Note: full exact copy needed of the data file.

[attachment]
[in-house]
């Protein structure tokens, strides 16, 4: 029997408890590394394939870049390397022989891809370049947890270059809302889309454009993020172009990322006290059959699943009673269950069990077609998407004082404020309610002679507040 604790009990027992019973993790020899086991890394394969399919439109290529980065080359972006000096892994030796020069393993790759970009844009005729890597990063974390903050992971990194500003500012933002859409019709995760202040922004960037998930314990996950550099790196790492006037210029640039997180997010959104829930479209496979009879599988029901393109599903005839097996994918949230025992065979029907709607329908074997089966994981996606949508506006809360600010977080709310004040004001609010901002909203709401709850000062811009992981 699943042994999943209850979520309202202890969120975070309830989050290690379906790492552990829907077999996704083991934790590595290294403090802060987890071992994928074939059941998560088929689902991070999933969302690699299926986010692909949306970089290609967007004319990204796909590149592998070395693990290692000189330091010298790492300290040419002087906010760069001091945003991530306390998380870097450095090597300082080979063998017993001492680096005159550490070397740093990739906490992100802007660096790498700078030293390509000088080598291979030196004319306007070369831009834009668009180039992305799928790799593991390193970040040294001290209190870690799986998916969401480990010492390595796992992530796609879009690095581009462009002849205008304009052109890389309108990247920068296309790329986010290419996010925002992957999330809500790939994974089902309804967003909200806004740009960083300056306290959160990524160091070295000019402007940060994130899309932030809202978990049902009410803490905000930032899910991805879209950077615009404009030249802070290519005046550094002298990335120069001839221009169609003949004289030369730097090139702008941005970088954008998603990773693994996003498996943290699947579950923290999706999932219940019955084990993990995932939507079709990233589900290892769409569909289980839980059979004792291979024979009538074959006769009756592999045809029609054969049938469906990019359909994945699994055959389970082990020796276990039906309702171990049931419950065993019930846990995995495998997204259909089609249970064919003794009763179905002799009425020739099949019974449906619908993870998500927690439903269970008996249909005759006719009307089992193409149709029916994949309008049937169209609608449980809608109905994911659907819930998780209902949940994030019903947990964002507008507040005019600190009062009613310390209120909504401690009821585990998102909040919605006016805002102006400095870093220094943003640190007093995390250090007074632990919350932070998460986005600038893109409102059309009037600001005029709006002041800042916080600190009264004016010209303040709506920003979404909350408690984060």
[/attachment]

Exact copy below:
[in-house]
């Protein structure tokens, strides 16, 4: 029997408890590394394939870049390397022989891809370049947890270059809302889309454009993020172009990322006290059959699943009673269950069990077609998407004082404020309610002679507040 604790009990027992019973993790020899086991890394394969399919439109290529980065080359972006000096892994030796020069393993790759970009844009005729890597990063974390903050992971990194500003500012933002859409019709995760202040922004960037998930314990996950550099790196790492006037210029640039997180997010959104829930479209496979009879599988029901393109599903005839097996994918949230025992065979029907709607329908074997089966994981996606949508506006809360600010977080709310004040004001609010901002909203709401709850000062811009992981 699943042994999943209850979520309202202890969120975070309830989050290690379906790492552990829907077999996704083991934790590595290294403090802060987890071992994928074939059941998560088929689902991070999933969302690699299926986010692909949306970089290609967007004319990204796909590149592998070395693990290692000189330091010298790492300290040419002087906010760069001091945003991530306390998380870097450095090597300082080979063998017993001492680096005159550490070397740093990739906490992100802007660096790498700078030293390509000088080598291979030196004319306007070369831009834009668009180039992305799928790799593991390193970040040294001290209190870690799986998916969401480990010492390595796992992530796609879009690095581009462009002849205008304009052109890389309108990247920068296309790329986010290419996010925002992957999330809500790939994974089902309804967003909200806004740009960083300056306290959160990524160091070295000019402007940060994130899309932030809202978990049902009410803490905000930032899910991805879209950077615009404009030249802070290519005046550094002298990335120069001839221009169609003949004289030369730097090139702008941005970088954008998603990773693994996003498996943290699947579950923290999706999932219940019955084990993990995932939507079709990233589900290892769409569909289980839980059979004792291979024979009538074959006769009756592999045809029609054969049938469906990019359909994945699994055959389970082990020796276990039906309702171990049931419950065993019930846990995995495998997204259909089609249970064919003794009763179905002799009425020739099949019974449906619908993870998500927690439903269970008996249909005759006719009307089992193409149709029916994949309008049937169209609608449980809608109905994911659907819930998780209902949940994030019903947990964002507008507040005019600190009062009613310390209120909504401690009821585990998102909040919605006016805002102006400095870093220094943003640190007093995390250090007074632990919350932070998460986005600038893109409102059309009037600001005029709006002041800042916080600190009264004016010209303040709506920003979404909350408690984060």